To celebrate and support American Archive Month, we have selected images from a group of eight objects in the Chandra archive to be released to the public for the first time. These images - including supernova remnants, stellar nurseries, and galaxies -- represent the observations of thousands of objects that are permanently available to the world thanks to Chandra's archive.
Related Chandra Images:
- Photo Album: Chandra Archive Collection
Related Chandra Images:
- Photo Album: Chandra Archive Collection
On a smaller scale, bees are involved with seeding as they moving from flower to flower and gather nectar to feed their hive. By transporting pollen grains from a flower's male parts to female parts of the same species, the bees pollinate and fertilize the flower and enable it to reproduce. In fact, pollination by bees and other animals is crucial to the production of most of the fruits, nuts, and berries on which people and wildlife depend. What's more, about 150 of the crops grown in the United States - including blueberries, apples, oranges, squash, tomatoes and almonds - require the help from pollinating insects and birds.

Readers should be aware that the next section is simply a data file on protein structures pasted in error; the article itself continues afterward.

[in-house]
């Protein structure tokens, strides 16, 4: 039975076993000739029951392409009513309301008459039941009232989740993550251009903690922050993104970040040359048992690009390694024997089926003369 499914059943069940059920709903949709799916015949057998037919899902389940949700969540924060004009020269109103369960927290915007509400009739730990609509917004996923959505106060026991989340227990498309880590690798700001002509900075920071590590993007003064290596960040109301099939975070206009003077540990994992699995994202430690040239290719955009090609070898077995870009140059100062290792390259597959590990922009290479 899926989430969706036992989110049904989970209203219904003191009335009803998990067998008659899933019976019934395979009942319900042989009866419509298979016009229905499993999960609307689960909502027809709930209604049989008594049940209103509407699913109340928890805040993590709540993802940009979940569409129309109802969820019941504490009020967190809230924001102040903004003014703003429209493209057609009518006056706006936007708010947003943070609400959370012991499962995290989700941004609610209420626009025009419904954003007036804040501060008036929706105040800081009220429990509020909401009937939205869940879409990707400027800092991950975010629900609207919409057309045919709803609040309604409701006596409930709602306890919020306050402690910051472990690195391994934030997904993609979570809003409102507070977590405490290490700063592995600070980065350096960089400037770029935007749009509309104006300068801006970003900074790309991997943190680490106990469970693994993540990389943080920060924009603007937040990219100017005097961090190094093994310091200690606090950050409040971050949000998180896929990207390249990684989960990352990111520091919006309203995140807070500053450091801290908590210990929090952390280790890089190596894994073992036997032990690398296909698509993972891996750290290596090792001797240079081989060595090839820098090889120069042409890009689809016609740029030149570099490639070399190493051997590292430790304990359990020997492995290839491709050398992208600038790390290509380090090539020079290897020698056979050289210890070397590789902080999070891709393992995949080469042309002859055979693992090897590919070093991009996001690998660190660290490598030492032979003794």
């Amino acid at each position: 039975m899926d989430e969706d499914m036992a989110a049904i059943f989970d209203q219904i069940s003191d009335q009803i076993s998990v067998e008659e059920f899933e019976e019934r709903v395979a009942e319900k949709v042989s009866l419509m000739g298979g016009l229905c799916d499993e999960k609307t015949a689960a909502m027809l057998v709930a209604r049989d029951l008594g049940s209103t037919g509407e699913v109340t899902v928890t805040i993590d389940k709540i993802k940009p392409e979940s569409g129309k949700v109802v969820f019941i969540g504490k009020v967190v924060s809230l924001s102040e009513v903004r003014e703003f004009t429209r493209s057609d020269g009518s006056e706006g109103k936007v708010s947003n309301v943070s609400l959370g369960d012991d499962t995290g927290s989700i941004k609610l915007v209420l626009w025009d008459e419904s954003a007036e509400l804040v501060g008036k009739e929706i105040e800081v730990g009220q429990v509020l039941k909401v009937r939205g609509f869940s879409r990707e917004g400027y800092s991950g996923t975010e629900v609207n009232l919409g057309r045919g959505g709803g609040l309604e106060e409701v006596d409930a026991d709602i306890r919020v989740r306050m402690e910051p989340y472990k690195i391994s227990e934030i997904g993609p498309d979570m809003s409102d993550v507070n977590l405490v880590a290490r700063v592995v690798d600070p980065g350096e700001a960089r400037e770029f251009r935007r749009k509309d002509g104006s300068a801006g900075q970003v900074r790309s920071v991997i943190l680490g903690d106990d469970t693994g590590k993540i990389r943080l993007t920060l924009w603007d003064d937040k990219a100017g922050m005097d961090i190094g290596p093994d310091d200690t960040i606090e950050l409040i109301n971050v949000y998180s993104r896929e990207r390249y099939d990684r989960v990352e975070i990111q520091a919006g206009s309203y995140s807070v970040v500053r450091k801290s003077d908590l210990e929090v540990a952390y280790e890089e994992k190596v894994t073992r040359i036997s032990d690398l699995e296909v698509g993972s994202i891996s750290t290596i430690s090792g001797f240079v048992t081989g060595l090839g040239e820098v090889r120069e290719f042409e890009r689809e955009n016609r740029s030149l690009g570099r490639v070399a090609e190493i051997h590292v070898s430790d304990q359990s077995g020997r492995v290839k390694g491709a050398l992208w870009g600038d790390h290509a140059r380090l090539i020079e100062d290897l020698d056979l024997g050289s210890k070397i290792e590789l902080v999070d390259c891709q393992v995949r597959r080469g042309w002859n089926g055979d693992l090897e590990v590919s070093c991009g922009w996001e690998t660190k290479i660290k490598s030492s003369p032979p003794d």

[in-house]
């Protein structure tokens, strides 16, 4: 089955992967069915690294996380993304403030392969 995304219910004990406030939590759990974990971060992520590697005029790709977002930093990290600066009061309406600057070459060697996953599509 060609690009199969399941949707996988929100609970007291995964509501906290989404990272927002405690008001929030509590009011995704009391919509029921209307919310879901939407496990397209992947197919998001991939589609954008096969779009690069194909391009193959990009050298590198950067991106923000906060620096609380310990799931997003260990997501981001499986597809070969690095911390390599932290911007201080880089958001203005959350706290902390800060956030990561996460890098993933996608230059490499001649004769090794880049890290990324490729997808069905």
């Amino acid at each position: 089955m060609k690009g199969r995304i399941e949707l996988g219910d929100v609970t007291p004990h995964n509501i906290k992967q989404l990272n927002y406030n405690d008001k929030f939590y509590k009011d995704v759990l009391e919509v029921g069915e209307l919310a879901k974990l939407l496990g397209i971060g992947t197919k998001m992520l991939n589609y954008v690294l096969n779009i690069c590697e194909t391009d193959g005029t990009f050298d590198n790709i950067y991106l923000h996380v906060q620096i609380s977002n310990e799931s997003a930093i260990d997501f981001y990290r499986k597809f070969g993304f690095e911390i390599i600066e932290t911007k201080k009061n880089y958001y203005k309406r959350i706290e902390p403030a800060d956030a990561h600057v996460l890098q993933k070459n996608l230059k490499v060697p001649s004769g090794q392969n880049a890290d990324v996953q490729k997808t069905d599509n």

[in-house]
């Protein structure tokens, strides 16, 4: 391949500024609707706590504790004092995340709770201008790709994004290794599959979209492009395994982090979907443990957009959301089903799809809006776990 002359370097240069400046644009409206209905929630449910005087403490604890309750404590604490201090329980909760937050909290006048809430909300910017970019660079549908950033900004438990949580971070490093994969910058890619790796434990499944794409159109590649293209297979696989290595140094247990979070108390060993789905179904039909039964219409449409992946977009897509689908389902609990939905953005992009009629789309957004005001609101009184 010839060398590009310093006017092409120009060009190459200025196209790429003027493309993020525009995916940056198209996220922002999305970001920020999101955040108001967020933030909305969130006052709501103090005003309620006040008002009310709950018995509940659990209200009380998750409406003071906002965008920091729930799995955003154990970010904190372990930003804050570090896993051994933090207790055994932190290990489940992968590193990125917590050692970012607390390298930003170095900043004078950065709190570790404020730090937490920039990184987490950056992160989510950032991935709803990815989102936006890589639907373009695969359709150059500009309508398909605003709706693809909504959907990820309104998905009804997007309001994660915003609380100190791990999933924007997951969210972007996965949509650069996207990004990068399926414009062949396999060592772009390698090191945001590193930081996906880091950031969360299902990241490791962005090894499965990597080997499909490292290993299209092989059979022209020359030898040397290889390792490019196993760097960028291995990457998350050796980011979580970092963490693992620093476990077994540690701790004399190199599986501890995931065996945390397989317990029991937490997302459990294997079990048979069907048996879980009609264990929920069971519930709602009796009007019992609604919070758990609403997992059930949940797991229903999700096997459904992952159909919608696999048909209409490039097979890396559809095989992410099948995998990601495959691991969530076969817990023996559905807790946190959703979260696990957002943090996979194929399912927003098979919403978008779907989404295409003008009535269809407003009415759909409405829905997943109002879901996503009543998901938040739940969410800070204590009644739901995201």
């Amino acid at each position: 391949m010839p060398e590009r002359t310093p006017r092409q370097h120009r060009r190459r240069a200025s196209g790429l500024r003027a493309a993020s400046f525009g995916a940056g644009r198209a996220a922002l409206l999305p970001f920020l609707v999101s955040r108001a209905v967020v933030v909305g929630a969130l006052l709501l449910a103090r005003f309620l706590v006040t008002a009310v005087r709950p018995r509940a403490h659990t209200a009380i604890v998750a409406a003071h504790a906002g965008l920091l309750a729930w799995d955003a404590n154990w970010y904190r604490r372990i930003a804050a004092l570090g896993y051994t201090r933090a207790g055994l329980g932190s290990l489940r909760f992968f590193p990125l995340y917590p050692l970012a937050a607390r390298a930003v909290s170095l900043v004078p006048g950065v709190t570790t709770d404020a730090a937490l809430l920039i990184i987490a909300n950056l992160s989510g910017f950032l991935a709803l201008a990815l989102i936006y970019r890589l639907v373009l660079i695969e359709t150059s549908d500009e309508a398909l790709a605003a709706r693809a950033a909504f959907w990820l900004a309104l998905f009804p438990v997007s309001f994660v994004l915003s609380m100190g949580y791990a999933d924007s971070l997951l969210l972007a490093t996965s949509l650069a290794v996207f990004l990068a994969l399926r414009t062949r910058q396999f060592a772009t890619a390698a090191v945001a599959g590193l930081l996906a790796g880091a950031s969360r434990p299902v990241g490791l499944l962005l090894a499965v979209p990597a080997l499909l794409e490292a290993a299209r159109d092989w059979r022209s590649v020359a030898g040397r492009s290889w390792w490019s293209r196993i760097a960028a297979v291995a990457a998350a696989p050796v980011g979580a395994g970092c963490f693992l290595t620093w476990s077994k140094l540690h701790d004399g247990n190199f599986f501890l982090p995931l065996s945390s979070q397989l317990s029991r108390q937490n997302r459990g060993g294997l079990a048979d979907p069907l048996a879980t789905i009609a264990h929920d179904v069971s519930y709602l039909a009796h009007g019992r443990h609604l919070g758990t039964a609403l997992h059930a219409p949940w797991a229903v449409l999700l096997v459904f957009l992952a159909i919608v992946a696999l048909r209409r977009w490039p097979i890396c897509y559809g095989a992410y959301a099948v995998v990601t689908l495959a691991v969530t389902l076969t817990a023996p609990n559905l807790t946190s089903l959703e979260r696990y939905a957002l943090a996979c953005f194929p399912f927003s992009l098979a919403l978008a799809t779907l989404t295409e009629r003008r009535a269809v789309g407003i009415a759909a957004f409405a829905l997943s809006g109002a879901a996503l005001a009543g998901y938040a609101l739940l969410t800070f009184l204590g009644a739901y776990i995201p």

There is also seeding taking place on a much bigger stage - a cosmic one. When giant stars run out of fuel and collapse, they can explode in what astronomers call supernova explosions. These supernovas spread elements such as oxygen, iron, calcium, and many others into the environment around the exploded star. While these may not sound like "seeds" as we know them on Earth, they are in fact, key ingredients that will be swept up by future generations of stars and planets. It is through this process that the Earth acquired the elements that we require for life here on our planet. On average, a star explodes as a supernova about once every 50 years in our Milky Way galaxy. When it does, it can release more than a billion times the oxygen found in the Earth's oceans and atmosphere combined.
So it is clear how seeding can be important to plants and animals here on Earth, but keep an open mind to how this process has a role throughout the Universe. The growth of new structures - no matter where they are found - often depends on the introduction of new material into an environment. And this seeding can occur here, there, and everywhere in nature, through many different agents and on every scale imaginable.